Home-equity loans can help you get out of debt, pay for home improvements and other big expenses, and put you well into the black, financially speaking. Home-equity money is yours to use as you wish, but most home owners focus on multiple economic priorities.
Here are four ways to use a home-equity loan:
1. Consolidate many debts into one
Debt consolidation is by far the most common way home owners use home-equity loans. It can also be the riskiest.
If you’ve racked up credit card and other debts, home-equity loans can pay them all off, leaving you with one monthly bill that’s likely smaller than the others combined. The interest rate on the consolidated debt will probably be half what you were paying on just one credit card, because the loan is secured by your home. Also, you can deduct the interest, up to the legal limits allowed for home-equity loans, and you may be able to pay off your debt sooner.
Having a single monthly bill can also improve your cash flow, leaving you more disposable income to save or invest. Over time, the single monthly payment improves your credit profile, revealing to lenders that you are a less-risky borrower who isn’t overburdened by debt.
However, the need for a home-equity loan could indicate a credit habit that the loan might only exacerbate. Don’t just pay off your old debts; cut up all but one card for emergencies. Consider debt counseling to learn how to budget your income. Tell creditors to close your accounts, so that you can’t use them and so that your credit report doesn’t show unused credit that you can still tap.
If there’s a difference between what you were paying each month on all your debts and the home-equity loan’s payment, save the money. Learn to use cash where possible. Most importantly, do not take on additional debt while the home-equity loan is still outstanding.
2. Invest the home-equity loan in home improvement
Home improvement is almost as common as debt consolidation as a use for home-equity loans. With carefully planned and professionally completed work, home owners improve the value of the home by adding square footage, bringing it up to current building codes and upgrading to contemporary design and features.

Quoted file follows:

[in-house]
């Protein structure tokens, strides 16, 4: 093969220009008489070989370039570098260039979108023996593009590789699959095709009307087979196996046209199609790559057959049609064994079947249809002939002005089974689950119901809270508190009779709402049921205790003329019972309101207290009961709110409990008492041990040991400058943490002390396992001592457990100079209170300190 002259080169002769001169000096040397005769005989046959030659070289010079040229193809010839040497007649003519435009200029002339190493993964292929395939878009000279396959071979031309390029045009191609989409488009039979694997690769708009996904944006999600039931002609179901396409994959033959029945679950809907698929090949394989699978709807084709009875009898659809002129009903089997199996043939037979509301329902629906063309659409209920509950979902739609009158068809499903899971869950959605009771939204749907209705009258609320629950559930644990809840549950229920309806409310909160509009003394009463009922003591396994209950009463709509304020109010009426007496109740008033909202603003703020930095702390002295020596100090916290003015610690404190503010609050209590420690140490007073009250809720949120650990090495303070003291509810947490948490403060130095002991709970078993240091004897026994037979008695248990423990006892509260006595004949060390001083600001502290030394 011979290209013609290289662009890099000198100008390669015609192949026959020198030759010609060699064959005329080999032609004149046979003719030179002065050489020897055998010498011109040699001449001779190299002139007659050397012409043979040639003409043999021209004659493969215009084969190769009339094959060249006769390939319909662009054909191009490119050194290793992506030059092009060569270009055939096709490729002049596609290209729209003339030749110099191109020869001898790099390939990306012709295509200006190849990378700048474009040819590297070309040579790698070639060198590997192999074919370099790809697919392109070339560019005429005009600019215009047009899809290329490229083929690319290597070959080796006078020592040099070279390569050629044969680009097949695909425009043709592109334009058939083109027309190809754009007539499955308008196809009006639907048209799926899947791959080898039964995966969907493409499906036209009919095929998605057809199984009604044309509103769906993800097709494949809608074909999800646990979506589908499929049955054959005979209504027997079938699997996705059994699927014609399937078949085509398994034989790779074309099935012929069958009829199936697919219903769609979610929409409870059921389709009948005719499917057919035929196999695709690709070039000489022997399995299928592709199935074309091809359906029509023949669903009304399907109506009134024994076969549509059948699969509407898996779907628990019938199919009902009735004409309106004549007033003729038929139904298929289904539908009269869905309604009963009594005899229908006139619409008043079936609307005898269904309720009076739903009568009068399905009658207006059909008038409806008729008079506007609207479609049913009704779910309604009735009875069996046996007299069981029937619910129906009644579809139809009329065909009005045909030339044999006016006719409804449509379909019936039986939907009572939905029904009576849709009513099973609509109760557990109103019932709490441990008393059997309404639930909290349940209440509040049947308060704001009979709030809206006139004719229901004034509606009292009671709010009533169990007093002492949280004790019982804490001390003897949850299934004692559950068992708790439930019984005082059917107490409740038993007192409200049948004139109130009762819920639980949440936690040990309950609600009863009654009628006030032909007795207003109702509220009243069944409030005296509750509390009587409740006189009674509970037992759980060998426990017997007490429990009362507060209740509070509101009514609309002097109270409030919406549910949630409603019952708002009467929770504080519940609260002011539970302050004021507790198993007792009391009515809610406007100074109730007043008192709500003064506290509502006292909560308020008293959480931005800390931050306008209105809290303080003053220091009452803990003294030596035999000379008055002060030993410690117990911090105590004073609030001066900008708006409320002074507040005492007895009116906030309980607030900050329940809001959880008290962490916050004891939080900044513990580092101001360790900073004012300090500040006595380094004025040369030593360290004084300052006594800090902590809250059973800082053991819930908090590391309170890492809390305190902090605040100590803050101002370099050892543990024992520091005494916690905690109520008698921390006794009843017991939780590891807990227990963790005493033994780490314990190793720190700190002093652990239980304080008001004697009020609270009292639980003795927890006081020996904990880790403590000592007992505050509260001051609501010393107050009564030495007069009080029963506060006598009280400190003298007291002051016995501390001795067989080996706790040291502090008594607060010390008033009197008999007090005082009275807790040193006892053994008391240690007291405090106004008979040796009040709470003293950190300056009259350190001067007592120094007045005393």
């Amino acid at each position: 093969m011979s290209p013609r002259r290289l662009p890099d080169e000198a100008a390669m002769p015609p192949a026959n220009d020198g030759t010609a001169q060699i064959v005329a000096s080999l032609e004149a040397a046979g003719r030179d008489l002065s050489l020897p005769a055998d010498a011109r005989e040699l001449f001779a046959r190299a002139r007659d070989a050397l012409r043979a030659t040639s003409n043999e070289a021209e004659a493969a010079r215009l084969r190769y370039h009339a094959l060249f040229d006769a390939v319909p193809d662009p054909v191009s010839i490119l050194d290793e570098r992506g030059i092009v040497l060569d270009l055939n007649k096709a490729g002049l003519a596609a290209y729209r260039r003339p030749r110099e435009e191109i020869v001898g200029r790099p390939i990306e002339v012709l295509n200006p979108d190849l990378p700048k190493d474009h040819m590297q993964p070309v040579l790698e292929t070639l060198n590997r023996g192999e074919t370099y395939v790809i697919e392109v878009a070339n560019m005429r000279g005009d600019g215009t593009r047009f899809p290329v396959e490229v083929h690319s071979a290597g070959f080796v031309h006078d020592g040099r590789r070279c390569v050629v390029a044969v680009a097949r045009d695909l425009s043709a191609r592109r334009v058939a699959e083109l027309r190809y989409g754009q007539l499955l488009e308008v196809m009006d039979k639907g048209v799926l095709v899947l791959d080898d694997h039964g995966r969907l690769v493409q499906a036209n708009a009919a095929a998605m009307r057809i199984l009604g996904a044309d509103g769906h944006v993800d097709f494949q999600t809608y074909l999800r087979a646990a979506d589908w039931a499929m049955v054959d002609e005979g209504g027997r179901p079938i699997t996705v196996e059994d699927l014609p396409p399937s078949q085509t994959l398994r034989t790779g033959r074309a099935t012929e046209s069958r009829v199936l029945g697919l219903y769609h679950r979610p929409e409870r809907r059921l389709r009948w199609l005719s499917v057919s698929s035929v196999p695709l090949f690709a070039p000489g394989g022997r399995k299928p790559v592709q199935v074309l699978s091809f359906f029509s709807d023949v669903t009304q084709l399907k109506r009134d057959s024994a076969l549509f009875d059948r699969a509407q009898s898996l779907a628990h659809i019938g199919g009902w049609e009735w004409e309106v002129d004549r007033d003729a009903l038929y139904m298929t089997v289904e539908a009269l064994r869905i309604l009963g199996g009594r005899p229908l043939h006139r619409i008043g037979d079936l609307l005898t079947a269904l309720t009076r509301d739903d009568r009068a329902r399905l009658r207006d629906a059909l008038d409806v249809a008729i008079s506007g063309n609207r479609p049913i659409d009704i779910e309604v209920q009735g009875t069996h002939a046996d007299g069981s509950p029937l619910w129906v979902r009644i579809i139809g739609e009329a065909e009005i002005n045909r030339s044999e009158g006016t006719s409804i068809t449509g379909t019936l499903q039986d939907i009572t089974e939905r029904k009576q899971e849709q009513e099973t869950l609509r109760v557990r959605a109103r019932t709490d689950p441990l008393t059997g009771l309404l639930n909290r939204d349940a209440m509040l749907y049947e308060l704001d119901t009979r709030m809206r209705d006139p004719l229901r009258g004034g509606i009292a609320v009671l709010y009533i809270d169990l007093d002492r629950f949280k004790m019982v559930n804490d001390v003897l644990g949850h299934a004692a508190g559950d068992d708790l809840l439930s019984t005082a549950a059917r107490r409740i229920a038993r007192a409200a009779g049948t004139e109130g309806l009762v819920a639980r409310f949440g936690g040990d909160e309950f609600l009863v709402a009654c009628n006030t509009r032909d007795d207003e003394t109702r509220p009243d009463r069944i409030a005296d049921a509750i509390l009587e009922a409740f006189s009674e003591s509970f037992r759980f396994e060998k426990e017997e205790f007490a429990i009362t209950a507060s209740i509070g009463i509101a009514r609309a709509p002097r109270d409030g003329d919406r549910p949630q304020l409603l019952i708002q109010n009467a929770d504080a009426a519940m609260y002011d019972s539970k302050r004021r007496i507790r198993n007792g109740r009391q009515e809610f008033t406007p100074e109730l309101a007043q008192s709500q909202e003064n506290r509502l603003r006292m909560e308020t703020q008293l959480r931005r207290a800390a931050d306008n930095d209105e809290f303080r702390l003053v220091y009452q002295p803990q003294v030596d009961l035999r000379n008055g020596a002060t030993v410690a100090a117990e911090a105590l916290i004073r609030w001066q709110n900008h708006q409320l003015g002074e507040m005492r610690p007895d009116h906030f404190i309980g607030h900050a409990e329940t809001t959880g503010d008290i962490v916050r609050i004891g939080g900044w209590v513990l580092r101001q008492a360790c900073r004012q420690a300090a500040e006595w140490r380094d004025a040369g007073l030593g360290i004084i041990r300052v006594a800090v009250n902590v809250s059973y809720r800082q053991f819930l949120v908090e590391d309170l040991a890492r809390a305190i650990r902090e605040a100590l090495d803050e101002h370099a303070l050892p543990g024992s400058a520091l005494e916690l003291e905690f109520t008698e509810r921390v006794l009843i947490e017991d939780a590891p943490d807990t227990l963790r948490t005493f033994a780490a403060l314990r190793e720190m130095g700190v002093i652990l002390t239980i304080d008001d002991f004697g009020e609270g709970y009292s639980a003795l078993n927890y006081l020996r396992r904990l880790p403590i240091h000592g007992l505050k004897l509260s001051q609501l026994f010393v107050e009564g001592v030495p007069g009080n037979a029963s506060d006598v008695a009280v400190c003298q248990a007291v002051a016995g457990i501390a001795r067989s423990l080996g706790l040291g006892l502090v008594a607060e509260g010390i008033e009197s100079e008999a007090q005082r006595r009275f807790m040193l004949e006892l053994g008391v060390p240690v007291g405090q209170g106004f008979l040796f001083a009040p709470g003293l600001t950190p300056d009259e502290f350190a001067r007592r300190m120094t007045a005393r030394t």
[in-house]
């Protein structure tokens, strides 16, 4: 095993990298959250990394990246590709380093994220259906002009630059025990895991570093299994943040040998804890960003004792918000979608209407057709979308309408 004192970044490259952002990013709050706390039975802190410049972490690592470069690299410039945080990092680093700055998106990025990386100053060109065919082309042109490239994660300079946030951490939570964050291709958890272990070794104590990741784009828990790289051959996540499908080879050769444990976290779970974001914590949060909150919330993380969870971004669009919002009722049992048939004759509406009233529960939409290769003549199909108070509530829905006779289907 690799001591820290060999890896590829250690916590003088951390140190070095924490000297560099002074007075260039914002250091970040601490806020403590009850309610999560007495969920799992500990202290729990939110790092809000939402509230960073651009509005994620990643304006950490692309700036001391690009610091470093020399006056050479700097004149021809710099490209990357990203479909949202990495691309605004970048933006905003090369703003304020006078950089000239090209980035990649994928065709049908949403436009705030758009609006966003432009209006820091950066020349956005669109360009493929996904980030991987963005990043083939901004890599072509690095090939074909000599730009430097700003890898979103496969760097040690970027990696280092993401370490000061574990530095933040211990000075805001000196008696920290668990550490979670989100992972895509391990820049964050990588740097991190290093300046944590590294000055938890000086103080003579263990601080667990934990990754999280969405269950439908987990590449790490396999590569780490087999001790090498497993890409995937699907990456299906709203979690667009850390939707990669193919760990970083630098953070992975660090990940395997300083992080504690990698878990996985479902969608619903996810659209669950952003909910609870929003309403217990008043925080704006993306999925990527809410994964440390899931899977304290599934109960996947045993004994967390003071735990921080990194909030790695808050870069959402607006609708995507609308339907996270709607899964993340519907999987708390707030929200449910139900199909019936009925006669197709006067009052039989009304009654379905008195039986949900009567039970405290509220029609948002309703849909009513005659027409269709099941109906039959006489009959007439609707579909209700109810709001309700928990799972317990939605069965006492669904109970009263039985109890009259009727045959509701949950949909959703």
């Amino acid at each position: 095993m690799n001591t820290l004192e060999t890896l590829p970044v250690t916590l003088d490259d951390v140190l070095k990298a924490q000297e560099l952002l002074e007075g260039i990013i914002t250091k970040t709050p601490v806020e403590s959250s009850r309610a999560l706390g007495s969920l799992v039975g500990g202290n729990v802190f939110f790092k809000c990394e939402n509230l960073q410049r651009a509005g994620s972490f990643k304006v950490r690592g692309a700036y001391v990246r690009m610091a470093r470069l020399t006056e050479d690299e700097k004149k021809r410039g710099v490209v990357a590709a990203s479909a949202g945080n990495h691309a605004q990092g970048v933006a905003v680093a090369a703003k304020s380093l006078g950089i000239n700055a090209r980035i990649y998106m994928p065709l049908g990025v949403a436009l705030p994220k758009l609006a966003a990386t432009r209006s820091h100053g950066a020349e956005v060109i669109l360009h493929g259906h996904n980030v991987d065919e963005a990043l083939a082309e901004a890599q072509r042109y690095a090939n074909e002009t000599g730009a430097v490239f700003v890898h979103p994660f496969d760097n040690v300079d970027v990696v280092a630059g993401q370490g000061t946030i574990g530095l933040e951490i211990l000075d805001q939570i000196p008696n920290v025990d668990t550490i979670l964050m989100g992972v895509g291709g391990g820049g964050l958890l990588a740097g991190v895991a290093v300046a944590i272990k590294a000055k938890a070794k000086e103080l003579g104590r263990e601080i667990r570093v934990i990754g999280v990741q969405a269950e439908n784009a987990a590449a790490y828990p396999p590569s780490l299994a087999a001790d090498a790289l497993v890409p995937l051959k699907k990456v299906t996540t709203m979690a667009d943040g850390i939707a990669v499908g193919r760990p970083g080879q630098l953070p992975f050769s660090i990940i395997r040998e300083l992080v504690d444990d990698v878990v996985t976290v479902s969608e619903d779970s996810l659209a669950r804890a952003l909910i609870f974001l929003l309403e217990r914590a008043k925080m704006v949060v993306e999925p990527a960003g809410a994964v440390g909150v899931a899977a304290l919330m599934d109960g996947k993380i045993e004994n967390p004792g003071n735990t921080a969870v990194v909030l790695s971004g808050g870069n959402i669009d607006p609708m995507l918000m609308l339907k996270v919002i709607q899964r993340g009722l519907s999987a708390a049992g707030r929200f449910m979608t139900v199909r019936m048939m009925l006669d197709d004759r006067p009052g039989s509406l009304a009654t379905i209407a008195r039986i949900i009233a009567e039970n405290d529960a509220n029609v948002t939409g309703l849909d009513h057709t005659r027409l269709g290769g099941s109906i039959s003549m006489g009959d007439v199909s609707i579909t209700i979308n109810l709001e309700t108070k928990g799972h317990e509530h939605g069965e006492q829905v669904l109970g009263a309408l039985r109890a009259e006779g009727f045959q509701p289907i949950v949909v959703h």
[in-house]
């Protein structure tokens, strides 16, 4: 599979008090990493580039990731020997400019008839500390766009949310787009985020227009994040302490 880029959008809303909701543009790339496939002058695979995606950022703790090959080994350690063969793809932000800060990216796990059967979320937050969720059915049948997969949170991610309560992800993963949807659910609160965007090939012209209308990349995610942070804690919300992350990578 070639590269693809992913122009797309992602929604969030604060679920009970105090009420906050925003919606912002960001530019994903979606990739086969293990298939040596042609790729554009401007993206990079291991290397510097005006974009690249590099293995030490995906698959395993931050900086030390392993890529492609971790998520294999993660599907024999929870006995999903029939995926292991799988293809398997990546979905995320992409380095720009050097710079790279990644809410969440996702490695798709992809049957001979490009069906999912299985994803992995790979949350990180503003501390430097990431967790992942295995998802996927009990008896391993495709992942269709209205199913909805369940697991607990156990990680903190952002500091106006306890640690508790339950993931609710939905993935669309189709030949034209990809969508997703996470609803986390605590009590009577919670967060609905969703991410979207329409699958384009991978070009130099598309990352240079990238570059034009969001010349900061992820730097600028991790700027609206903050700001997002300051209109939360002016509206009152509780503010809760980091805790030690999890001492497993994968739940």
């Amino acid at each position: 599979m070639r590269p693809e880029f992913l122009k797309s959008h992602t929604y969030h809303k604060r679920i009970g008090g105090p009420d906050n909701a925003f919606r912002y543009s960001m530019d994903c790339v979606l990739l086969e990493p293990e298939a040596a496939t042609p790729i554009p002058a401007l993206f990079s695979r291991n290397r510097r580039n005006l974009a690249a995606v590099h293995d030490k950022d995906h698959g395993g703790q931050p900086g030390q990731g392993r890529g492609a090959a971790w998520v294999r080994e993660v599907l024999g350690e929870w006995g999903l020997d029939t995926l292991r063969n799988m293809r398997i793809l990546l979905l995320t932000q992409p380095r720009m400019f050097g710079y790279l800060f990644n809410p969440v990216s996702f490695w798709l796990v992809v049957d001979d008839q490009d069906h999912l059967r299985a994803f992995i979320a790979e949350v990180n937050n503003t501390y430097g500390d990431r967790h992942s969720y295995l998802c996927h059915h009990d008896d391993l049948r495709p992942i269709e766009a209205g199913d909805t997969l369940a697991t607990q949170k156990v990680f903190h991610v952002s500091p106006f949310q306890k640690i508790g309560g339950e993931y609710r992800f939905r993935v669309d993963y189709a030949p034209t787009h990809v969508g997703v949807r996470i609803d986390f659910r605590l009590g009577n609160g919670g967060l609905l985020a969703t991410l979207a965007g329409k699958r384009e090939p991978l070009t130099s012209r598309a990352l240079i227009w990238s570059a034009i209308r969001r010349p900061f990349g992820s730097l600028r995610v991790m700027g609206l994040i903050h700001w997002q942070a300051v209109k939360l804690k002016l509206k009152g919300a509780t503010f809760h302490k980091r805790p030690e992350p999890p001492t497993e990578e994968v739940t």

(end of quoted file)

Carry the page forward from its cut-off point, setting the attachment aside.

Potential problems stem from the decisions you make about the improvements. The best improvements increase the fair market price of your house. Remodeled rooms — notably kitchens and bathrooms — add the most value. Additions are fine, too, as long as you don’t overimprove. Additions should blend in both with your home’s existing style and with the design of the homes in your neighborhood. Interior painting, carpeting and the like probably won’t add much value, but those cosmetic touches will improve the salability of your home.
Keep in mind, however, that lenders who know your home is on the market may not give you a home-equity loan without additional costs. And if you have an equity loan when you sell your home, you must gross enough from the sale to pay off both the first mortgage and any outstanding home-equity loans.
3. Invest home-equity loans in college
Using home-equity loans for education is another popular choice, given the skyrocketing costs of post-secondary education. Also, families with higher incomes may not qualify for grants and government-backed student loans.
Education can be a good investment. An educated son or daughter is more likely to become financially independent sooner and can start building their own wealth rather than draining yours.
Unfortunately, college bills may come at about the same time when you are near retirement and may want home-equity loans to offset your reduced income. Don’t overlook special educational loans, tax write-offs and scholarships to meet your children’s educational needs.
4. Buy disposable goods and services
No matter what you do with your home-equity money, you can deduct the interest. That’s a compelling reason to buy those big-ticket items you’ve always wanted: a new car, a boat, a recreational vehicle. Home-equity loans are also a boon if you get hit with medical bills or some other emergency.
Don’t forget, though: When your car is ready for a trade-in, the recreational vehicle is up on blocks, and you are healthy again, you may still have equity loan payments to make. Your home is on the line.
Broderick Perkins wrote this article.